This report claims it can, and the New York Times ran with it. Once that happened, the Twittersphere started tweeting it (presumably, making Twitter users "happy.") Anything to this? Well, I'd point out that as of earlier this year, only about 7% of Americans were even on Twitter. The data was also collected from 300 million Twitter messages stretching back to 2006. The first time we ever added Twitter usage to our tracking surveys was in late 2007 - when Twitter usage was essentially a rounding error and not even representative of .1% of Americans. So this data, while colorful and interesting as a snapshot of Twitter, can hardly be billed as representative of the mood of the nation. Still, I'm not going to beat up what is a fascinating look at the mood of persons who have updated their status on Twitter (which is not the same thing as Twitter users.) Where such a study becomes interesting to a researcher like myself would be if a similar chart could be constructed of the actual "National Mood," and then compared to this data. If you had both datasets, then you would not only have the true National Mood (you don't need the Twitter data for that), you would also have a valuable means of calibrating the tendencies of Twitter users by examining where they differ, and where they resemble, the 90+% of Americans who don't use Twitter. For instance, our last data on Twitter users revealed that they were more optimistic about a U.S. economic recovery - but is that due to their own economic circumstances, or are Twitter users actually generally more optimistic people? For social media researchers, that is pretty valuable stuff.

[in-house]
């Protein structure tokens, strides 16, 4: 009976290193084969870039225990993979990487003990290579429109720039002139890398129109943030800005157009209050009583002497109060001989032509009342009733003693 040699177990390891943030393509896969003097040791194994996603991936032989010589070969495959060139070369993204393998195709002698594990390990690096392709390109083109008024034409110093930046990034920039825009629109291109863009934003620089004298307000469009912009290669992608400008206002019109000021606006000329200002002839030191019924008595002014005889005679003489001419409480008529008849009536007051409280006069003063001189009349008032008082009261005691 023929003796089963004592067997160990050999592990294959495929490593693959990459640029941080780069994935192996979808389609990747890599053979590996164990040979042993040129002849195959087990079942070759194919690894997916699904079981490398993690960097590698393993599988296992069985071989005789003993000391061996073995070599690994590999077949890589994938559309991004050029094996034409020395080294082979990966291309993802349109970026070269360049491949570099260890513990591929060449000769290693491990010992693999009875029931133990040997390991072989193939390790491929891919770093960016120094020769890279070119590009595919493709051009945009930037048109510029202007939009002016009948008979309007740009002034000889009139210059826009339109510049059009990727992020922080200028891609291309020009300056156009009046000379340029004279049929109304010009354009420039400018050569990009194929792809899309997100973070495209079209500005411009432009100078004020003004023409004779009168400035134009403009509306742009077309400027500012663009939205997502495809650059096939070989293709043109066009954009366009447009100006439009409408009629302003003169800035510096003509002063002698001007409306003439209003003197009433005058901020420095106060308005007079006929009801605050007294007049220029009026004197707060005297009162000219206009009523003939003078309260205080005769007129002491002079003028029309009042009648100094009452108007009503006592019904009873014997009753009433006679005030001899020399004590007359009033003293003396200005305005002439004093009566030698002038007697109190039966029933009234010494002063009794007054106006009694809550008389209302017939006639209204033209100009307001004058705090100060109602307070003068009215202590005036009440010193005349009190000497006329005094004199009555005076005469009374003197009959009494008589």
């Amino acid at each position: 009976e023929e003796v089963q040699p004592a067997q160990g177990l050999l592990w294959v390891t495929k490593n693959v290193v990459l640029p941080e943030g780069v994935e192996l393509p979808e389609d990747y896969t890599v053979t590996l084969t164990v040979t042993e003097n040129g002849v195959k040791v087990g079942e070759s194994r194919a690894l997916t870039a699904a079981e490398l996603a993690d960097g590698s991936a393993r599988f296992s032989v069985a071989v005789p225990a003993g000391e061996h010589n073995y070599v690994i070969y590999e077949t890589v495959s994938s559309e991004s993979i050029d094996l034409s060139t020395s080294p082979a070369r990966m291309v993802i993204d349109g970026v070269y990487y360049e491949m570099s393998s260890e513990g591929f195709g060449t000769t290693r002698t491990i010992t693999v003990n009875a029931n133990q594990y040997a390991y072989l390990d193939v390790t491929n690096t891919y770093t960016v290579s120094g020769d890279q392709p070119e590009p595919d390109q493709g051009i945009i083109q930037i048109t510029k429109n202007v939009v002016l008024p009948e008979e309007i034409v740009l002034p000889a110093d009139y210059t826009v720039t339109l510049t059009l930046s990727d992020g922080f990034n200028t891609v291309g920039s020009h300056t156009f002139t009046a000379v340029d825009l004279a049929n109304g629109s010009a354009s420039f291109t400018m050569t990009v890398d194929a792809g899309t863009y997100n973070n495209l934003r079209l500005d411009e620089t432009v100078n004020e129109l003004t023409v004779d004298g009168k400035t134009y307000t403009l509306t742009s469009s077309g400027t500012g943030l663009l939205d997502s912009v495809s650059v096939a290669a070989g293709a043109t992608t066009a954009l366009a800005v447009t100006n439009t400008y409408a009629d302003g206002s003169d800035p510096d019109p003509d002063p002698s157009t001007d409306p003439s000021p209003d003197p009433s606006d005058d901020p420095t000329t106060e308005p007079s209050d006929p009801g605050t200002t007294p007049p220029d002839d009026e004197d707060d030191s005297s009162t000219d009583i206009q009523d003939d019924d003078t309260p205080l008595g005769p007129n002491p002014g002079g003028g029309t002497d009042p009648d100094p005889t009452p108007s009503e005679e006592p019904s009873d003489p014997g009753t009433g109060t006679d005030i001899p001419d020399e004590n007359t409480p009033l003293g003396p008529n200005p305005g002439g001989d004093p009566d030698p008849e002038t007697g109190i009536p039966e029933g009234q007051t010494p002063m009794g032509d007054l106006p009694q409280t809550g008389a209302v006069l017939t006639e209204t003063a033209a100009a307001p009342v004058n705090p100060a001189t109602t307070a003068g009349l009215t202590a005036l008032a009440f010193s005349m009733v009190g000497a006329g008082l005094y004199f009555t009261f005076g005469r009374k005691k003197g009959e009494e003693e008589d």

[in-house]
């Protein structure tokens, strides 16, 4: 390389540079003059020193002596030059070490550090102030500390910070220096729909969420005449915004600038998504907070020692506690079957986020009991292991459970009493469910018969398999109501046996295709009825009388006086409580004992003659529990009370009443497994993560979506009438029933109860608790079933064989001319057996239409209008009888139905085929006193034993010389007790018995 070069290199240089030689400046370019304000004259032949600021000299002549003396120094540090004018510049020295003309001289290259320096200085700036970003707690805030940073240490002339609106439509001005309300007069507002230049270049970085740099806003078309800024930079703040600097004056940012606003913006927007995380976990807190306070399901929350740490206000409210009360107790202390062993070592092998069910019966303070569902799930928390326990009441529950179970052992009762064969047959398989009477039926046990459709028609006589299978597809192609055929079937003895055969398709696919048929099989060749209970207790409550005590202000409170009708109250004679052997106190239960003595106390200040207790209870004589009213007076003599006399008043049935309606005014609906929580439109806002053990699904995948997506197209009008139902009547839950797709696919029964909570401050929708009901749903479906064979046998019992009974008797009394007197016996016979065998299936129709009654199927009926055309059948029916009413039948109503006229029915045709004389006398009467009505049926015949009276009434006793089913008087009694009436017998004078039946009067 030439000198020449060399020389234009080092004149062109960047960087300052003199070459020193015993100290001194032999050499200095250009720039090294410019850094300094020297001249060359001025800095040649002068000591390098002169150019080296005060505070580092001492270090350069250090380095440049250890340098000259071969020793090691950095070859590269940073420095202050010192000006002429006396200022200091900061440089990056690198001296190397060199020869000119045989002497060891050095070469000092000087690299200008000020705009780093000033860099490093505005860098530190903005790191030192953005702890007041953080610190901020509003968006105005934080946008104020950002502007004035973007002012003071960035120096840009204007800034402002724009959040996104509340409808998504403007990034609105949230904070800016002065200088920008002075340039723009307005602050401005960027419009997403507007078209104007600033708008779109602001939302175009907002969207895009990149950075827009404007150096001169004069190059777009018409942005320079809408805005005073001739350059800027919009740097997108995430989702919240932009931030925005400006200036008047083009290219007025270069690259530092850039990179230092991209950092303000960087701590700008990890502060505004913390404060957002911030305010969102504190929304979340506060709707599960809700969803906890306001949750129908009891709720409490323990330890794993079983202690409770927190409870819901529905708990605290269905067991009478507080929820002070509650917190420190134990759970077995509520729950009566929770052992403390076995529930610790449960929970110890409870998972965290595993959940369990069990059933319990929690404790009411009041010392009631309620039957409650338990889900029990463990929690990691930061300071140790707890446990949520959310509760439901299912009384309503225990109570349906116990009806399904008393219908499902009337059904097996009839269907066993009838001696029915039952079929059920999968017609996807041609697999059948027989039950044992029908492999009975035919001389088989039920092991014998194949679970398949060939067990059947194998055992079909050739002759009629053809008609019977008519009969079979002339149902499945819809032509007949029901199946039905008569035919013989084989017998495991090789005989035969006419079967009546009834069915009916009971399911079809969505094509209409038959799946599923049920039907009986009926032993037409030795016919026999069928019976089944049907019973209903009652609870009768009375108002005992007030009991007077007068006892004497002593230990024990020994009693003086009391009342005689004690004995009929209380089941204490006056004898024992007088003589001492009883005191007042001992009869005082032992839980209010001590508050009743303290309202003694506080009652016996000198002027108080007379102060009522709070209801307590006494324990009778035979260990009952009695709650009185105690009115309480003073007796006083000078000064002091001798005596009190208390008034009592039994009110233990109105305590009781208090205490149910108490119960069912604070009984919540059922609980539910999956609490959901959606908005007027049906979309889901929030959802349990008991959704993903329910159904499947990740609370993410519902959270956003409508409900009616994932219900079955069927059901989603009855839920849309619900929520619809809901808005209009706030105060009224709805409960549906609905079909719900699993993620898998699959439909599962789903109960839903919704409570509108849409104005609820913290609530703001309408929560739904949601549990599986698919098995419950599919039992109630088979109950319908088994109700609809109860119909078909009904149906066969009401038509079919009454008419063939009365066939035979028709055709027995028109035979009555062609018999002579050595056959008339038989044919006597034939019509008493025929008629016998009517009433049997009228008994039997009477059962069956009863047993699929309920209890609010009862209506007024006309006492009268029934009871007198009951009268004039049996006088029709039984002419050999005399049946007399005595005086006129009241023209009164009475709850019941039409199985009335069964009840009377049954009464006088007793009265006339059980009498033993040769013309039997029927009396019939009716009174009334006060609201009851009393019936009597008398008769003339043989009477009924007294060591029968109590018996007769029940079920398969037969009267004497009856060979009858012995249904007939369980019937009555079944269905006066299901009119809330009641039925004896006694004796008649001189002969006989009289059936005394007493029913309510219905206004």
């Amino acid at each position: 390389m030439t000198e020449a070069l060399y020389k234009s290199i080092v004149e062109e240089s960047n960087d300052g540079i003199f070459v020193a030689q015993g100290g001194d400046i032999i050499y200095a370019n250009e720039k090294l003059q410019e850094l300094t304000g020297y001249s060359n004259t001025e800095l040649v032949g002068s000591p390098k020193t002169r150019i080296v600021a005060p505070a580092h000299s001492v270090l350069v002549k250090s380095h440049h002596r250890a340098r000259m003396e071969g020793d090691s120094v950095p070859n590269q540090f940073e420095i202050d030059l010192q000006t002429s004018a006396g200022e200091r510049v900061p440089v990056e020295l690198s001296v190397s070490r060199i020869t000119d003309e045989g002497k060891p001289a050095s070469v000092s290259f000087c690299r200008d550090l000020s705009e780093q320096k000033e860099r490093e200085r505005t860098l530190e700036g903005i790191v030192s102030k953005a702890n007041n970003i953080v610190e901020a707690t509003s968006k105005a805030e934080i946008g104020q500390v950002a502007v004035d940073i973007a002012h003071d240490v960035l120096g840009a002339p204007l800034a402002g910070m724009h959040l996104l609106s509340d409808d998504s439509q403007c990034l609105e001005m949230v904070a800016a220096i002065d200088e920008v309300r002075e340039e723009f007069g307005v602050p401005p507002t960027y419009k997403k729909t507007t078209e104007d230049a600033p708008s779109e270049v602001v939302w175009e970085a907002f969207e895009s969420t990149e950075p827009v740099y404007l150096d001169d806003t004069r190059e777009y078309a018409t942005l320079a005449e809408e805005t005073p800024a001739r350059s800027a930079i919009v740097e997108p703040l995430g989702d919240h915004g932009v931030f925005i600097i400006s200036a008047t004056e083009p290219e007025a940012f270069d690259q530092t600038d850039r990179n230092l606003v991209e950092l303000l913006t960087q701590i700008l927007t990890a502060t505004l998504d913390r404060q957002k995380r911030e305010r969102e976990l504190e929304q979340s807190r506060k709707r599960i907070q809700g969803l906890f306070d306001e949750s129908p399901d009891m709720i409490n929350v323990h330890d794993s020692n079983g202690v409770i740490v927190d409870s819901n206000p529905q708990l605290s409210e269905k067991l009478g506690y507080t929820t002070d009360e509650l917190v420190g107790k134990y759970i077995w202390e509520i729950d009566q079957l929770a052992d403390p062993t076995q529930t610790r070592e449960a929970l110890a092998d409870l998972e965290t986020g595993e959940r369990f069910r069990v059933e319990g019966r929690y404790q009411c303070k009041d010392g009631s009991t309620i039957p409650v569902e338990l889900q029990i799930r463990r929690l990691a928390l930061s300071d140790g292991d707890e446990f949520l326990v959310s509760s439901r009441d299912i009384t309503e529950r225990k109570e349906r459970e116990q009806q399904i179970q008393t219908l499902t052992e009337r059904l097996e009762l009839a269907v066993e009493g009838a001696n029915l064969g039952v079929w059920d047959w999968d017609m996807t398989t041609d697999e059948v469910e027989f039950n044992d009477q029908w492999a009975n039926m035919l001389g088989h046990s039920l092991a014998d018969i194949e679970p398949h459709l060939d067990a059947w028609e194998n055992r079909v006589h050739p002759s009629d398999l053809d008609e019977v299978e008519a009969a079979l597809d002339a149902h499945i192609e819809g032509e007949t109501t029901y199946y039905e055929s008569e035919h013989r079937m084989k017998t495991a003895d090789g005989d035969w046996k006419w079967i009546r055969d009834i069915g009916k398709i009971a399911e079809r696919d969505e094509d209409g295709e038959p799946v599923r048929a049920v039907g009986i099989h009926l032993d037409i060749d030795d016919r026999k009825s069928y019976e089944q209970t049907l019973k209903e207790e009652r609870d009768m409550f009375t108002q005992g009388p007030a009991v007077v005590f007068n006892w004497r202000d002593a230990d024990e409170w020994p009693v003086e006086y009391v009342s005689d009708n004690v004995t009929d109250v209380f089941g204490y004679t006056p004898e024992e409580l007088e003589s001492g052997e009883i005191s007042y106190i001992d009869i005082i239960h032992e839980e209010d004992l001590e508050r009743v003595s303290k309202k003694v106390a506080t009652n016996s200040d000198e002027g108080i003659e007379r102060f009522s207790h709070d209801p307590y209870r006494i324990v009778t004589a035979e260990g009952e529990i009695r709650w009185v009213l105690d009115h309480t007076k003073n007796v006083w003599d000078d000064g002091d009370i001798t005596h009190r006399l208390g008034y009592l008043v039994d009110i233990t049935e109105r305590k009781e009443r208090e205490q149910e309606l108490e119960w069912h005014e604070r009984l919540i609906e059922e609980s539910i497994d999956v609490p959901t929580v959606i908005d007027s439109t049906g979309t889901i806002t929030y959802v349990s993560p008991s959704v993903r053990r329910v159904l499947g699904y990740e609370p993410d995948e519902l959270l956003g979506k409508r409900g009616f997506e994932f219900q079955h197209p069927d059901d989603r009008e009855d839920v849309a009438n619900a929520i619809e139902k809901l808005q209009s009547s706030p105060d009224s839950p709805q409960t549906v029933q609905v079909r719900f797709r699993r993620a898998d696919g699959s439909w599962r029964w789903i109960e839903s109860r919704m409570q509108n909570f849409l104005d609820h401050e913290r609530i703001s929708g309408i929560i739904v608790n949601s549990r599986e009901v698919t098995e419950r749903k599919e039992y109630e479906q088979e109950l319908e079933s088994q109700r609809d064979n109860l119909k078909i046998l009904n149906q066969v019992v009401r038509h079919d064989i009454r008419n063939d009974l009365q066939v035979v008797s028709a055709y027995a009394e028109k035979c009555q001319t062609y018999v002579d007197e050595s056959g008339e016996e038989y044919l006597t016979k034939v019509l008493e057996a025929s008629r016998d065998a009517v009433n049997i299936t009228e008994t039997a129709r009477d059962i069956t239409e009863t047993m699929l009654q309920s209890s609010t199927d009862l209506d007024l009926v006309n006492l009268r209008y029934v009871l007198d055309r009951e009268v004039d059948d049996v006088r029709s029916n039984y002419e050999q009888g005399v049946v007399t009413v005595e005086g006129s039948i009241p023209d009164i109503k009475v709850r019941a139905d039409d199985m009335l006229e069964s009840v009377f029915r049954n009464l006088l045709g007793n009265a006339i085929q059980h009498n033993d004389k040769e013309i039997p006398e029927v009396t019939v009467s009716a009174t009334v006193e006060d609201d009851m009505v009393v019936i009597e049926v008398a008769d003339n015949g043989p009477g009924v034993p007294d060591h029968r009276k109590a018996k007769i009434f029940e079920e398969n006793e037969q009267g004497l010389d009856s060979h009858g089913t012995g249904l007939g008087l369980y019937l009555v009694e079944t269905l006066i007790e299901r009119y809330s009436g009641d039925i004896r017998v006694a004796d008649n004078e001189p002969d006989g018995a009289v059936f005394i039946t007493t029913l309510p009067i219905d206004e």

So, "pulse of the nation," as the article claims? No, but pulse of Twitter, yes. Comparing the two would be a seriously interesting study, but one I'm in no mood to conduct.